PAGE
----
January 20, 2008

Blessing of the Animals, Part II

Wake me when it's over: a pup sleeps during the blessing of the animals in Madrid [slide show]. Click on photos to enlarge.

Blogger QoE [knitter of green socks I covet, and parent of kids that fit in Christmas stockings] wondered, "So how did Minnesota get this mixed up with St. Francis? We do the blessing of the animals in October." ["Frozen holy water," heh.] As it turns out, lots of churches have a Blessing of the Animals on October 4, St. Francis' feast day. You can see the 2007 schedule here. That last website, you'll note, is run by Franciscans of the order of friars minor.

"Order of friars minor" has a cool Sword in the Stone, Brother Cadfael vibe, and in fact the Franciscans brought the tradition of blessing animals -- on St. Anthony's feast day -- to the New World not too long after the days of real knights and squires and crusades and codes of chivalry. The custom of blessing animals on St. Anthony's Day, based on the saint's legendary compassion for his fellow creatures, was already established in Europe and soon became tradition in Latin America.

You'll notice in the photo on the right that Anthony is portrayed, as he generally is, with a pig at his feet [photo by Gregorio Fernández].

Legend says that whenever the saint saw an injured animal he would heal it, and on one occasion he was approached by a sow seeking help for her blind piglets. After Anthony cured their blindness the sow never left his side and protected him from harm. Another legend says that when Anthony visited fellow saint and hermit Paul in the desert, a crow carried food to them in its beak, and when Paul died, lions and other animals helped Anthony prepare the grave. Velázquez illustrated both scenes in one painting, below.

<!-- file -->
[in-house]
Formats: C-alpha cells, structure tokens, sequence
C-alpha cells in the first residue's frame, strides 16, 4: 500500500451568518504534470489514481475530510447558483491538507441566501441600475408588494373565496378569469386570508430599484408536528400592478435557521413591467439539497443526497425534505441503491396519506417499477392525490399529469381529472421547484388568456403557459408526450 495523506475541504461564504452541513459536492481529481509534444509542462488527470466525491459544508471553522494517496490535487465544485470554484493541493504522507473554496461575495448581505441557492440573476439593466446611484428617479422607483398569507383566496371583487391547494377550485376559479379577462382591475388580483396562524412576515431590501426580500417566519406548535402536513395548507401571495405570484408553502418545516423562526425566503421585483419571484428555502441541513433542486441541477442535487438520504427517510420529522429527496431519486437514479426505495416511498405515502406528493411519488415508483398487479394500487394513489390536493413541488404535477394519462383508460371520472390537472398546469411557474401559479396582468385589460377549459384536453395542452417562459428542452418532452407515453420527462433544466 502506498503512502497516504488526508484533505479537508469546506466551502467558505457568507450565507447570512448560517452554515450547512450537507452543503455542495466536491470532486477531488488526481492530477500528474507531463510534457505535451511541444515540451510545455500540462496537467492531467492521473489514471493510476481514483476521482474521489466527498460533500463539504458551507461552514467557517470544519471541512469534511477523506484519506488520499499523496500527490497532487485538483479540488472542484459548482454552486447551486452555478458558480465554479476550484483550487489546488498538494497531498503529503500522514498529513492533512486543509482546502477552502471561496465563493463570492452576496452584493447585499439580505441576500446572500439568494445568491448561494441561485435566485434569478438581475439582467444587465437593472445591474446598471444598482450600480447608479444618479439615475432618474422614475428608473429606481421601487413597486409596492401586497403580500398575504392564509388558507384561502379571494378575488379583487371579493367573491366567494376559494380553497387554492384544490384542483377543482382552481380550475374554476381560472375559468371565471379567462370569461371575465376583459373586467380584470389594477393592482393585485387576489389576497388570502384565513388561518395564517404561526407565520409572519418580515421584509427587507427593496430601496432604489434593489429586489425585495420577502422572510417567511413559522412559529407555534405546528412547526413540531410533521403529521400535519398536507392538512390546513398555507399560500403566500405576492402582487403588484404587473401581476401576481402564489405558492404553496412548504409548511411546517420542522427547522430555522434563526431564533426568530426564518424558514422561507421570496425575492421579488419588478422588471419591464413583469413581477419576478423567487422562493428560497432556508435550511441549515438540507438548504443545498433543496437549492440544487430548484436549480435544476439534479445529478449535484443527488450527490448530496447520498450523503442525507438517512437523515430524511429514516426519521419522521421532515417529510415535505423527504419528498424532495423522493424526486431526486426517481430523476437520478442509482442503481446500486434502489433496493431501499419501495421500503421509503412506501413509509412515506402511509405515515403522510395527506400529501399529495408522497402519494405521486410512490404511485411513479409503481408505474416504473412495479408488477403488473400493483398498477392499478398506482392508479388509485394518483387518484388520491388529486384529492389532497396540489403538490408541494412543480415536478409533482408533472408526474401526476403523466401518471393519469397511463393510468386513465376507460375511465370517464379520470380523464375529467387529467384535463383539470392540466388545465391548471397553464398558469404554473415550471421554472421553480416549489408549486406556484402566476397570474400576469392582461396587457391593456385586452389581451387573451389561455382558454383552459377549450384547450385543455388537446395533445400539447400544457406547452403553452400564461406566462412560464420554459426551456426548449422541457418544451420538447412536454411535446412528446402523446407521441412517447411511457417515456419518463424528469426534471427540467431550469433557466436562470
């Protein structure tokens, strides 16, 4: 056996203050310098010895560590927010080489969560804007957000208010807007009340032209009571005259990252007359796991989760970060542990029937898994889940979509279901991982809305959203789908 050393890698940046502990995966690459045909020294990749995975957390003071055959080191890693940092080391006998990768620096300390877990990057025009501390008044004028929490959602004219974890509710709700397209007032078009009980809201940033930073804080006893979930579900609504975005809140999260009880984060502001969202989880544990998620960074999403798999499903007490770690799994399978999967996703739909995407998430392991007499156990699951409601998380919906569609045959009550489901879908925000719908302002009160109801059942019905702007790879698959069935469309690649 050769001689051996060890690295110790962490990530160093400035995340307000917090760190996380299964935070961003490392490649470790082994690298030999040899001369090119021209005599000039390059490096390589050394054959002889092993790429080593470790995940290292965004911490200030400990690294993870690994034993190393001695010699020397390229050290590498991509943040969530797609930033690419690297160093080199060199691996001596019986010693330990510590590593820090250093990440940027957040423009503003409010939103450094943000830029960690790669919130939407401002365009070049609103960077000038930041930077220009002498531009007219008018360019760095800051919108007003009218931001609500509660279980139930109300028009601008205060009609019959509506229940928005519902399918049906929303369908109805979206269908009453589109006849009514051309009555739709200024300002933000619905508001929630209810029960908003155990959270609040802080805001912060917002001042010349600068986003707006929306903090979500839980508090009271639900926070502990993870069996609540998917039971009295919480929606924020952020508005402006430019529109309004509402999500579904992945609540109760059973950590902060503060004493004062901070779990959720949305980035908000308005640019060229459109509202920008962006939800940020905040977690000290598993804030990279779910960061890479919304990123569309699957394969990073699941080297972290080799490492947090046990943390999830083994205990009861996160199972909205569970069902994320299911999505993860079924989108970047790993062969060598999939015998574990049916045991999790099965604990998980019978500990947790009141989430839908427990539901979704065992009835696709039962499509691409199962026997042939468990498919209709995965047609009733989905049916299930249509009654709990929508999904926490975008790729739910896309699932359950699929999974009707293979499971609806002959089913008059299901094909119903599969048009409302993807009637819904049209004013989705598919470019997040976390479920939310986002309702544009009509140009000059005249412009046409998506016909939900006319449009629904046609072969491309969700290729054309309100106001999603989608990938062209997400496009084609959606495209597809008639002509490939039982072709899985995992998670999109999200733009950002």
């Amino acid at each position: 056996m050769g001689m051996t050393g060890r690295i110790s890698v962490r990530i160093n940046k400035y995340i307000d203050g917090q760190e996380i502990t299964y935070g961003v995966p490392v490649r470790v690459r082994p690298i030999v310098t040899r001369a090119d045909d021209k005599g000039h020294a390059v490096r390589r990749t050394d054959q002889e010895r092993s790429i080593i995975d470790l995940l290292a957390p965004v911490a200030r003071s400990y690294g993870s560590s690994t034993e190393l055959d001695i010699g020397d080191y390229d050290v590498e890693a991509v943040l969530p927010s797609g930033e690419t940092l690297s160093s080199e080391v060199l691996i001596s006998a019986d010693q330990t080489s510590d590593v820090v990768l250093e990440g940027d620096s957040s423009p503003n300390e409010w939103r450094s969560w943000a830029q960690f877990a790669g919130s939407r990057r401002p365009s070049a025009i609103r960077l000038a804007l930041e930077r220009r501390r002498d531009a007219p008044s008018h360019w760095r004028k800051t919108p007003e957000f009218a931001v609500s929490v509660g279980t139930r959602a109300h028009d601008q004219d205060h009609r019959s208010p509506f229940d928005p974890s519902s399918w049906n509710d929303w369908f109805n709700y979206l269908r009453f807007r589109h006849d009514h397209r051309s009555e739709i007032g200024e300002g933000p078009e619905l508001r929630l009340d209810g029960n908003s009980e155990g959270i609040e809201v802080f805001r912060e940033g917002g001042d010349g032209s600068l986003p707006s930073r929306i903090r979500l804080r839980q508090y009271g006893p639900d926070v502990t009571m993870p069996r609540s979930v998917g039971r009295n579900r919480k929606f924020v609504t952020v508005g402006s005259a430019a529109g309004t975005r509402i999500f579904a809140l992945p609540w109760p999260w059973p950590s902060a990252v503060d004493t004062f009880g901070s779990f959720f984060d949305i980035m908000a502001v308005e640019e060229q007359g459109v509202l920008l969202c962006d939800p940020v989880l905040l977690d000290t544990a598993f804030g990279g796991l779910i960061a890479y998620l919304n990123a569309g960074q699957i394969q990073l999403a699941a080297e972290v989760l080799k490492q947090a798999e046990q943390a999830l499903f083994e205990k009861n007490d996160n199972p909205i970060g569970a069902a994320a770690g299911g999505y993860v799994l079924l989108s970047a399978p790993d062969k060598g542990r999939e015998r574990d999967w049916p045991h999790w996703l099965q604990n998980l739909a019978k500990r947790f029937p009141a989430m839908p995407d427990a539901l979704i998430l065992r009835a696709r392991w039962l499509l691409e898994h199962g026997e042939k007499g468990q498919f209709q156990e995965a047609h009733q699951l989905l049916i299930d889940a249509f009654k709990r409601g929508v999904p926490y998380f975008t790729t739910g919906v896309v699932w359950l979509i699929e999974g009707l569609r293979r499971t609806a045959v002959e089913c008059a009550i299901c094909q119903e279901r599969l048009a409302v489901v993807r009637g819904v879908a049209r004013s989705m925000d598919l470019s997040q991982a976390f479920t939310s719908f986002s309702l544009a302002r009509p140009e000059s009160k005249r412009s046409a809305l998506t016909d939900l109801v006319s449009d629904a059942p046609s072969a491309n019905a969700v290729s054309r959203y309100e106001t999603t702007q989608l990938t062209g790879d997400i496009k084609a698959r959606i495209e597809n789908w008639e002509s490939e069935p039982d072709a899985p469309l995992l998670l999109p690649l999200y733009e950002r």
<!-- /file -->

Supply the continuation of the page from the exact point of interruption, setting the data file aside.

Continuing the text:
Francis of Assisi was born some 800 years after Anthony of the Egyptian desert, and founded what is now one of the largest male religious orders in the world. He called the animals "my brothers and sisters," and he loved nature, believing that if one loves God one must love all God's creation. How perfect for the age of ecology and environmentalism, no? With encouragement from the friars minor, many churches here in the U.S. and in Latin America now bless the animals on October 4, St. Francis' Day. And good luck finding an Anthony of Egypt medal for your dog here in the States. My pups have St. Francis medals in their Quiet Spots [even though my own first allegiance is to the Parking Space God, and yes, I know I'll be a valet parking attendant in hell for that. At least the dogs should be OK].

For those interested in blessings of hunting hounds, horses and more, Diana Guerrero has written an entire book on animal blessings. Read more here.

I bought the St. Francis medals for my pack online from a store that no longer carries them -- great little medallions. Other St. Francis medals are available from Diana Guerrero's site, though I'll offer a correction: the St. Anthony/St.Francis medal actually shows St. Anthony of Padua, a hugely popular Franciscan contemporary of Francis, in a characteristic pose with the infant Jesus.

To paraphrase Francis, May the Lord [whoever your lord might be] give you and your animals peace and all kinds of good blessings.








1 comment:

G.G. said...

Hey, thanks for the mention and the links! It was a nice surprise to discover your post.

I forgot all about the slide show and keep looking for new posts and articles of interest.

Let me know if you find any more gems!